- Accurate ideal customer profiles and well-chosen accounts. If you don’t pick the right targets in the first place, you’re not going to get much value out of any ABM campaign. To ensure you get this right, develop your ICPs by interviewing and researching your favorite customers and keep updating and changing them as you learn more.
- Alignment of sales and marketing. ABM campaigns rely on a strong sales-marketing alignment to create account plans, target leads, and deliver personalized experiences. However, many approaches can leave both departments siloed with little coordination—despite sharing the same goal of driving more business. As a result, the marketing and sales teams should work as closely together as early as possible to guarantee your ABM’s success.
- Tailored messages for each account. A strong sales-marketing alignment means nothing if you aren’t delivering the right messages to target accounts. Rather than sending the same message to every account (and having it fall flat for most of them), ABM tries to deliver something tailored to each. This level of personalization is what helps make ABM campaigns so successful.
- Highly personalized types of content. As an extension of the above, sales and marketing materials must be highly personalized and relevant to their target accounts. While there’s no single way to do that, most campaigns will tailor their content around the account’s services, industry, size, company news, and so on.
- Uses different channels for different targets. Marketing materials aren’t the only personalized part of ABM campaigns—their delivery should also be personalized to channels your target accounts use. While email is fairly universal here, more general approaches might include LinkedIn or a company blog. This is another reason ABM and inbound marketing often work so closely together.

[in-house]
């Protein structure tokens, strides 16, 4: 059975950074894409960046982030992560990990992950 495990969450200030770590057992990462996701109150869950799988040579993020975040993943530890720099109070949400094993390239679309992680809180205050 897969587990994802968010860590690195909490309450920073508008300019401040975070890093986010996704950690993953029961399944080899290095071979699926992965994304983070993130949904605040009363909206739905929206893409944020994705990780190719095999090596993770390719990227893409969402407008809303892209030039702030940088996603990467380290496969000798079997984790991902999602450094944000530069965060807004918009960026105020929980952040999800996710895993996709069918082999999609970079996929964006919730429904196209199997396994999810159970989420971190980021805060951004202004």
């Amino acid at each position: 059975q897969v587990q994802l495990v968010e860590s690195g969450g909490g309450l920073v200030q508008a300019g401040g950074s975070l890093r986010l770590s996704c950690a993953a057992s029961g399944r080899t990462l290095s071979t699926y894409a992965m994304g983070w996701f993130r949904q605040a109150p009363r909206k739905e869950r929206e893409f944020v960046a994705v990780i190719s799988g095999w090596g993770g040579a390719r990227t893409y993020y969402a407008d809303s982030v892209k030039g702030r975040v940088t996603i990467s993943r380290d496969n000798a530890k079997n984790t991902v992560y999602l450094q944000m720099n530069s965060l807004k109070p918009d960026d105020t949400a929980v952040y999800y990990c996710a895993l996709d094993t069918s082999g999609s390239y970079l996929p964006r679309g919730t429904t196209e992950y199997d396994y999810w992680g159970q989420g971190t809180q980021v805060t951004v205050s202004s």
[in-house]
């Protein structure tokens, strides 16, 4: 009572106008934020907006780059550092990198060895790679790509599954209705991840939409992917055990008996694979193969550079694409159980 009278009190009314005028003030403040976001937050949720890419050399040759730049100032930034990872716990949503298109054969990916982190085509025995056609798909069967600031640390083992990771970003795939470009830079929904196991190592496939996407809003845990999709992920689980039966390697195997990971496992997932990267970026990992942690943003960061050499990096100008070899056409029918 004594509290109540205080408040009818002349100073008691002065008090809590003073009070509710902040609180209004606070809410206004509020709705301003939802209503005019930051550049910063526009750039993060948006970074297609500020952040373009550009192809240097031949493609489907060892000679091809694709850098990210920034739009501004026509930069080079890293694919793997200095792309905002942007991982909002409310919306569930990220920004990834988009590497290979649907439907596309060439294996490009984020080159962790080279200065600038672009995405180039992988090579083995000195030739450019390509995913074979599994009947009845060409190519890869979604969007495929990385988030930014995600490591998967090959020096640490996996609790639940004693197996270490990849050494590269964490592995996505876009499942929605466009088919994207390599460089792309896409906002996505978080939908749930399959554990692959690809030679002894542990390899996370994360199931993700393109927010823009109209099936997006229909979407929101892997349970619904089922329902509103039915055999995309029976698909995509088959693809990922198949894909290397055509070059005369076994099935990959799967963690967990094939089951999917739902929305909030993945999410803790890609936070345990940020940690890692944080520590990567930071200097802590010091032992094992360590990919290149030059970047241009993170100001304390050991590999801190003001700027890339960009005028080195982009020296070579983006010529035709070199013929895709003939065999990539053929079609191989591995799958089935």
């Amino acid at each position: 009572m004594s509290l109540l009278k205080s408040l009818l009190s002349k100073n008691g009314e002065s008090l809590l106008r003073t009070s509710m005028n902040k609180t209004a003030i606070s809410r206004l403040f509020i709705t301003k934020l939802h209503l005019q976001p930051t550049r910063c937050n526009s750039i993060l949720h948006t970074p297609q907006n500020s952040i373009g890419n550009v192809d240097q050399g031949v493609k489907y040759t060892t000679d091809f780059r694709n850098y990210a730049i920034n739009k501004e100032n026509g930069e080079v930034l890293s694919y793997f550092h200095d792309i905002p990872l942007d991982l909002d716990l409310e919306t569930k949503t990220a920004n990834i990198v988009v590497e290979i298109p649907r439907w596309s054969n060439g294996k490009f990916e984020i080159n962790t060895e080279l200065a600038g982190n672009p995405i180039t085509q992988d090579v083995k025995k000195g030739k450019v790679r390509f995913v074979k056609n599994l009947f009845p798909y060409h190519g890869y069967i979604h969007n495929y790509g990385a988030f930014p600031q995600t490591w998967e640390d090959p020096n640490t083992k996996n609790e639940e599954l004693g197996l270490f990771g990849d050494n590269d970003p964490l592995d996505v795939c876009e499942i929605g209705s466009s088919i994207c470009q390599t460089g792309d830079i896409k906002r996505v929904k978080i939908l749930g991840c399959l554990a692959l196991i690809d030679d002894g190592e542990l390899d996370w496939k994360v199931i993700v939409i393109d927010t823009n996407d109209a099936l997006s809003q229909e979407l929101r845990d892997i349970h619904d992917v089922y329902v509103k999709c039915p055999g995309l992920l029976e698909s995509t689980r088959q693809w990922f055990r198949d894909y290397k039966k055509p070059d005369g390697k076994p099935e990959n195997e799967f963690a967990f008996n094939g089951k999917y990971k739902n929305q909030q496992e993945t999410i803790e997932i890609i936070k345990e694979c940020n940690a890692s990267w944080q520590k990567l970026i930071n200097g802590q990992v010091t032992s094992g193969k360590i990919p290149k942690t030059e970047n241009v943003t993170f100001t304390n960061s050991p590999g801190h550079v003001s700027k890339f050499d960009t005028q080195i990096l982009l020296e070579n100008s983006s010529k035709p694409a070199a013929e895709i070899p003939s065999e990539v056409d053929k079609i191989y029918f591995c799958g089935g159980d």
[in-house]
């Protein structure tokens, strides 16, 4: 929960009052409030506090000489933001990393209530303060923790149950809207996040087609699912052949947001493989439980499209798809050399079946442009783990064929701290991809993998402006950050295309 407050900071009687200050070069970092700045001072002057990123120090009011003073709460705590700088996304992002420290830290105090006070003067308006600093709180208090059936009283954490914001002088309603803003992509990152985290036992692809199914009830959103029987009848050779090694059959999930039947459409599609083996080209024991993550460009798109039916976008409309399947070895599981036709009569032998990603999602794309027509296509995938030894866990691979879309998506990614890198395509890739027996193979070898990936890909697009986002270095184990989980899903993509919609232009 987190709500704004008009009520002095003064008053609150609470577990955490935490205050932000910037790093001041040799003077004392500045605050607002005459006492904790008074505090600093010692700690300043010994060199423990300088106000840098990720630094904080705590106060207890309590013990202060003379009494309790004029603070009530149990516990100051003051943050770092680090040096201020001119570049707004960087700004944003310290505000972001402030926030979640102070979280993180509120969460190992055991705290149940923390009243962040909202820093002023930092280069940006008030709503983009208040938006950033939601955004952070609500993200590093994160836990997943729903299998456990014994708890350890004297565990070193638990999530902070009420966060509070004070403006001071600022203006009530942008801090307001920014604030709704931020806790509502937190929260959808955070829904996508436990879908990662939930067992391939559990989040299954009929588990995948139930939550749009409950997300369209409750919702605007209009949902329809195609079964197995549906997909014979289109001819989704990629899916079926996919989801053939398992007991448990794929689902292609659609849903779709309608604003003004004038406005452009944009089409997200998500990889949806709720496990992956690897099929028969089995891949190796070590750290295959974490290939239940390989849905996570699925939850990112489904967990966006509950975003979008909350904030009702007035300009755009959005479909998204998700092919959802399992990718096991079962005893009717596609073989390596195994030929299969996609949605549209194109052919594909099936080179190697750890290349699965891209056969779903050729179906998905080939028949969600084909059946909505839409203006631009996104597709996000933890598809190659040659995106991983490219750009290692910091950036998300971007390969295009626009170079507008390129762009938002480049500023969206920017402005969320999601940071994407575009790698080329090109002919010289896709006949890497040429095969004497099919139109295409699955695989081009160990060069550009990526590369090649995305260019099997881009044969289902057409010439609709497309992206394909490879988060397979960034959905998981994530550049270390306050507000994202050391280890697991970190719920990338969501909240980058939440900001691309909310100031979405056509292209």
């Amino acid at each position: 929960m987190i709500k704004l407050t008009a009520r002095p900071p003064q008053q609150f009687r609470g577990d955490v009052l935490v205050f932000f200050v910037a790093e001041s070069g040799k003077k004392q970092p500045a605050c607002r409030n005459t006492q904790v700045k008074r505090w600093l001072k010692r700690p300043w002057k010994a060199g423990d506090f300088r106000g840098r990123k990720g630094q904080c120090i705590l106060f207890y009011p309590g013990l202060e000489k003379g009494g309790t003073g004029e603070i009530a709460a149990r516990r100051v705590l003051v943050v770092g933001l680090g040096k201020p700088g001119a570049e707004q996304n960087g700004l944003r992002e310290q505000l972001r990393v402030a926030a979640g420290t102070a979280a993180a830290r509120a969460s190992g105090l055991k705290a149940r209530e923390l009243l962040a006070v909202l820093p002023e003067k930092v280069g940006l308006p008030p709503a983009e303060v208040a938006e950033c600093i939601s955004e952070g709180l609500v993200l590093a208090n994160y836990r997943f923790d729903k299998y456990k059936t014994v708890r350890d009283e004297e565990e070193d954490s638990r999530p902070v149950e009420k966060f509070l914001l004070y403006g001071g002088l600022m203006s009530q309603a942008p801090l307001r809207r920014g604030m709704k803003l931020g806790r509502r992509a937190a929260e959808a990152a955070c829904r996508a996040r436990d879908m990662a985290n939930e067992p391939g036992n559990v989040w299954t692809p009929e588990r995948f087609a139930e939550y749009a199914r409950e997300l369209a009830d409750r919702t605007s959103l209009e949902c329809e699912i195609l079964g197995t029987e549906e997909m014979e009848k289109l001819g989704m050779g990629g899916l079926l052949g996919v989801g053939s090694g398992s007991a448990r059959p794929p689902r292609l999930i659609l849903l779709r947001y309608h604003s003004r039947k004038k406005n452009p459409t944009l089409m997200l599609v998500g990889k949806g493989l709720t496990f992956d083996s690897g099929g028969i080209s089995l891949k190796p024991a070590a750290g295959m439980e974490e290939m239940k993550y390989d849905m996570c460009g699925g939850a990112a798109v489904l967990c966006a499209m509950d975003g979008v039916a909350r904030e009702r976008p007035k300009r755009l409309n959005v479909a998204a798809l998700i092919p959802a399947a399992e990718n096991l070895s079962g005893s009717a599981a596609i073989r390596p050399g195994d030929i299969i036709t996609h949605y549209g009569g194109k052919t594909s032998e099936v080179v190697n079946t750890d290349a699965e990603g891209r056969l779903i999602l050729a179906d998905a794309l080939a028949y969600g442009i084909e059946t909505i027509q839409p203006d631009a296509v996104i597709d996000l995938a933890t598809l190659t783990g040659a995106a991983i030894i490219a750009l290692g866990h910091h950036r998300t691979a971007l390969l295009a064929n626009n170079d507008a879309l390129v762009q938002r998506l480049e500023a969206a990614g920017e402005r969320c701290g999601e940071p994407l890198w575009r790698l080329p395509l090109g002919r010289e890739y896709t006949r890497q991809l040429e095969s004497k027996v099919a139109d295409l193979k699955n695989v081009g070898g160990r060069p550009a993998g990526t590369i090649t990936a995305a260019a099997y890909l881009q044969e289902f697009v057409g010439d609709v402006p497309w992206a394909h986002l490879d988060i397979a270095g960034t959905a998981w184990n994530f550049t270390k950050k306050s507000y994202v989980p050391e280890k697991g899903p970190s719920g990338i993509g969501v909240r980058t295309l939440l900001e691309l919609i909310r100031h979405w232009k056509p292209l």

That’s all well and good, but it seems like a lot of work—especially if you’re already invested in an existing strategy. Thankfully, ABM campaigns have many unique benefits, which we’ll explore in the next section.
Benefits of ABM campaigns
ABM campaigns offer several unique benefits over more traditional marketing strategies.
However, that’s not to say they work independently of other methods. Instead, ABM campaigns can help enhance other campaigns and strategies to deliver the following major benefits.
More personalized marketing
You’ll deliver more personalized marketing materials and campaigns by targeting key accounts and customers. Getting more personal is a key part of building stronger customer relationships and, as a result, boosting sales.
Shorter sales pipelines
More personalized marketing also leads to shorter sales pipelines. Rather than sit and hope that you’ve delivered the right message to the right person, ABM campaigns virtually guarantee it. In doing so, customers move rapidly through the sales funnel, leading to shorter sales cycles.
Higher conversions and ROI
Successful ABM campaigns also have higher conversions and a good return on investment (ROI).
While shorter sales cycles help, the key drivers are successfully identifying and capturing the right target accounts. Here, higher conversions come from targeting companies more likely to need your services, while a higher ROI comes from targeting companies more likely to convert and spend more money.
Stronger sales-marketing alignment
Despite sharing similar goals, sales and marketing are easily siloed. Since ABM campaigns require strong cooperation between sales and marketing, implementing them can help bridge many sales-marketing gaps. In addition to benefiting your ABM campaigns, a strong sales-marketing alignment will also improve other areas of your business.
Fewer wasted resources
All of these benefits boil down to 1 point: More results for less. With higher conversion rates and shorter sales cycles, you’ll reduce wasted resources while delivering even more sales. Talk about a win-win!
Strategy for successful ABM campaigns
Ok, so ABM campaigns are apparently pretty great. But how can you launch 1 yourself?